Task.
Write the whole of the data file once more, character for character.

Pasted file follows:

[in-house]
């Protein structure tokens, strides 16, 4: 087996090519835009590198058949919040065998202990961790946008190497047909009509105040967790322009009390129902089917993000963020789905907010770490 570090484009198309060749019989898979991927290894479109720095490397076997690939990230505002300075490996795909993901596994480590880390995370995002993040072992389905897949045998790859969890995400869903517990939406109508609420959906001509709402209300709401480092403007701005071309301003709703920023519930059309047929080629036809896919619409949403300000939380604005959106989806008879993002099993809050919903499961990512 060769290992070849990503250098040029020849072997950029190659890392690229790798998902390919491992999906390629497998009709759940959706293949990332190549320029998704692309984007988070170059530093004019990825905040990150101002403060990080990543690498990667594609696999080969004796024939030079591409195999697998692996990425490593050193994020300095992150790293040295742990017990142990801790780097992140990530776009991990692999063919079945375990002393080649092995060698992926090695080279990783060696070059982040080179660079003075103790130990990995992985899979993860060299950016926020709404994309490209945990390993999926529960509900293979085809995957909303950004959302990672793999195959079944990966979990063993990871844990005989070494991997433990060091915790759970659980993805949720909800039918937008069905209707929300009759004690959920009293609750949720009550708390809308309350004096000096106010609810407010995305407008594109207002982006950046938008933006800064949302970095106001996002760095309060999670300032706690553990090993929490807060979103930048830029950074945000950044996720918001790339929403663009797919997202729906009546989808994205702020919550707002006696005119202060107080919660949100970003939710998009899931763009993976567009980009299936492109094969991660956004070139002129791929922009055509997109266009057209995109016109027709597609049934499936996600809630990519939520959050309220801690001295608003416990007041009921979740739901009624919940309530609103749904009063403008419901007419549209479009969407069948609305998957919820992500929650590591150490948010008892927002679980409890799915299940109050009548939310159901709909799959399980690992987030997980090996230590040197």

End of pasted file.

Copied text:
[in-house]
């Protein structure tokens, strides 16, 4: 087996090519835009590198058949919040065998202990961790946008190497047909009509105040967790322009009390129902089917993000963020789905907010770490 570090484009198309060749019989898979991927290894479109720095490397076997690939990230505002300075490996795909993901596994480590880390995370995002993040072992389905897949045998790859969890995400869903517990939406109508609420959906001509709402209300709401480092403007701005071309301003709703920023519930059309047929080629036809896919619409949403300000939380604005959106989806008879993002099993809050919903499961990512 060769290992070849990503250098040029020849072997950029190659890392690229790798998902390919491992999906390629497998009709759940959706293949990332190549320029998704692309984007988070170059530093004019990825905040990150101002403060990080990543690498990667594609696999080969004796024939030079591409195999697998692996990425490593050193994020300095992150790293040295742990017990142990801790780097992140990530776009991990692999063919079945375990002393080649092995060698992926090695080279990783060696070059982040080179660079003075103790130990990995992985899979993860060299950016926020709404994309490209945990390993999926529960509900293979085809995957909303950004959302990672793999195959079944990966979990063993990871844990005989070494991997433990060091915790759970659980993805949720909800039918937008069905209707929300009759004690959920009293609750949720009550708390809308309350004096000096106010609810407010995305407008594109207002982006950046938008933006800064949302970095106001996002760095309060999670300032706690553990090993929490807060979103930048830029950074945000950044996720918001790339929403663009797919997202729906009546989808994205702020919550707002006696005119202060107080919660949100970003939710998009899931763009993976567009980009299936492109094969991660956004070139002129791929922009055509997109266009057209995109016109027709597609049934499936996600809630990519939520959050309220801690001295608003416990007041009921979740739901009624919940309530609103749904009063403008419901007419549209479009969407069948609305998957919820992500929650590591150490948010008892927002679980409890799915299940109050009548939310159901709909799959399980690992987030997980090996230590040197």